Settled is the rule that where there is no evidence and nothing to indicate that the principal witnesses for the prosecution were actuated by improper motive, the presumption is that they were not so actuated and their testimonies are entitled to full faith and credit. 34 Moreover, the weight of the testimony of witnesses is not impaired nor in anyway affected by their relationship to the victim when there is no showing of improper motive on their part. 35

    The Crime Committed by the Appellant

    We agree with the trial court that the appellant is guilty of murder under Article 248 of the Revised Penal Code, as amended by Republic Act No. 7659, qualified by abuse of superior strength as alleged in the Information. To take advantage of superior strength is to purposely use excessive force, out of proportion to the means of defense available to the person attacked. 36 In the case at bar, there was a clear and gross disparity of strength between the unarmed victim and the four armed assailants — three of whom were armed with firearms. The victim gave no provocation and was in fact already backing off when he was attacked.

    The Proper Penalty for the Crime

    The appellant’s use of a firearm to consummate the crime cannot, however, be considered as a special aggravating circumstance because there was no such allegation in the Information that the appellant had no license to possess the firearm, as mandated by Section 9, Rule 110 of the Rules of Criminal Procedure. 37 The lack of a license to possess firearms is an essential element of the crime of violation of P.D. No. 1866, as amended by Republic Act No. 8294, whether as an independent crime or as an aggravating circumstance in murder or homicide. 38 Hence, such circumstance cannot aggravate the crime of murder and the penalty therefor; otherwise, the appellant would be deprived of his right to be informed of the nature of the charge against him. Although the crime was committed before the effectivity of the said Rule, the same should be applied retroactively as it would be favorable to the appellant. 39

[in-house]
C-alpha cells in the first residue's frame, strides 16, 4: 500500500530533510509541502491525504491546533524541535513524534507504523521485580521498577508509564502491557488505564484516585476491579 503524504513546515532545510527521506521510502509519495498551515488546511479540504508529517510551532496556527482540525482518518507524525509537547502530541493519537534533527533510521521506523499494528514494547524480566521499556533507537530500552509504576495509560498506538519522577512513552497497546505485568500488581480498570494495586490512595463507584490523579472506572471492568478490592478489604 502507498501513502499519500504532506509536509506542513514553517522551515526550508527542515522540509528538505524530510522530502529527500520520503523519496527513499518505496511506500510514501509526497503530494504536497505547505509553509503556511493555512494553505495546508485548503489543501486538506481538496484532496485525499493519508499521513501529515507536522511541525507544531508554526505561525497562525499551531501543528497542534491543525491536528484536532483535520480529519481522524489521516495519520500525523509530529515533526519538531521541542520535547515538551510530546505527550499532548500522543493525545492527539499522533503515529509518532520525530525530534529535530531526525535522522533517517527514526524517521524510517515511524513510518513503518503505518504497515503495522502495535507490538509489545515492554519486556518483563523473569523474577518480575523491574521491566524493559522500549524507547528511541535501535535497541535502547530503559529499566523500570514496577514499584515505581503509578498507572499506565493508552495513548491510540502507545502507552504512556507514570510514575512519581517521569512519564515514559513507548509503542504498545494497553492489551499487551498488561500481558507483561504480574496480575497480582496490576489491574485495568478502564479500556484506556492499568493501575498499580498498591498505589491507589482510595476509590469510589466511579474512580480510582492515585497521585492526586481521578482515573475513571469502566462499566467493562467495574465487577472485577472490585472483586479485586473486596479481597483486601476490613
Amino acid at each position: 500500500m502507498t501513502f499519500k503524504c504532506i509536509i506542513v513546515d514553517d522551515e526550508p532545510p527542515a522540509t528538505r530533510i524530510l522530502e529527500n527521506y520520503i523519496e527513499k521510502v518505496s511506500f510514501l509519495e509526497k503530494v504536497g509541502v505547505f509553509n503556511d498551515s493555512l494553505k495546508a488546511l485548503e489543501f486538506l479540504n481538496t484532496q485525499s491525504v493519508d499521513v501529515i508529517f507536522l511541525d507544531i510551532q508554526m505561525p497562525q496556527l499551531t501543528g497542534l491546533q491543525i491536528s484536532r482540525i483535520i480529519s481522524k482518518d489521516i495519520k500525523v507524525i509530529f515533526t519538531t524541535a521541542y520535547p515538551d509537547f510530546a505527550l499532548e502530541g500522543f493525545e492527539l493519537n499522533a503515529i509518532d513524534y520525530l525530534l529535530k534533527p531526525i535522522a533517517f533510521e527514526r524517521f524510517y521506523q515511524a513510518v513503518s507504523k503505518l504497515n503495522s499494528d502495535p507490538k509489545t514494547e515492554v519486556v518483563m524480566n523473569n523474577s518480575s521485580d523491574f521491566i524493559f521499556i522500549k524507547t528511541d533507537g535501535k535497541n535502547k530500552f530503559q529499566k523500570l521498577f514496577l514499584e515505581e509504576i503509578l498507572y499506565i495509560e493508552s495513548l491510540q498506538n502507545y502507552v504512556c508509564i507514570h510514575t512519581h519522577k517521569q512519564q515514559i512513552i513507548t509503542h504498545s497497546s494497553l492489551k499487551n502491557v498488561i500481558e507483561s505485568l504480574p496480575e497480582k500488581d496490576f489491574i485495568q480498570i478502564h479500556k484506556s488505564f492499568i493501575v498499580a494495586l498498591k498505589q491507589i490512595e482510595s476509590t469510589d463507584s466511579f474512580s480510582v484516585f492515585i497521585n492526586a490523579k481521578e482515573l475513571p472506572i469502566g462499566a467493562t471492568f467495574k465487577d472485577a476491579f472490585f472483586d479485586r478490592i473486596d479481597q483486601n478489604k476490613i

Under Article 248 of the Revised Penal Code, as amended by Republic Act No. 7659, murder is punishable by reclusion perpetua to death. With no generic or special aggravating circumstances and one generic mitigating circumstance of voluntary surrender, the penalty imposable on the appellant, in accordance with Article 63(3) of the Revised Penal Code, should be the minimum period, which is reclusion perpetua.chanrob1es virtua1 law library

    Civil Liabilities of the Appellant

    Conformably to recent jurisprudence, we sustain the amount of P50,000 for civil indemnity. Article 2206 of the Civil Code provides that when death occurs as a result of a crime, the heirs of the deceased are entitled to be indemnified without need of any proof thereof. 40

    We cannot award moral damages in the absence of proof of mental or physical suffering on the part of the heirs of the victim. 41

    As to actual damages, while Melchor Rogero testified that they incurred burial and other expenses resulting from the death of Alejandro, no competent evidence was presented to prove his claim. Under Article 2199 of the Civil Code, a party is entitled to compensation only for such pecuniary loss suffered by him as he has duly proved. Only substantiated and proven expenses, or those that appear to have been genuinely incurred in connection with the death, wake or burial of the victim will be recognized in court. 42 However, under Article 2224 of the same Code, temperate damages may be recovered when the court finds that some pecuniary loss has been suffered but its amount cannot, from the nature of the case, be proved with certainty. In the present case, the heirs of Alejandro clearly incurred funeral and burial expenses. Hence, we find that the amount of P7,500 43 by way of temperate damages is justified.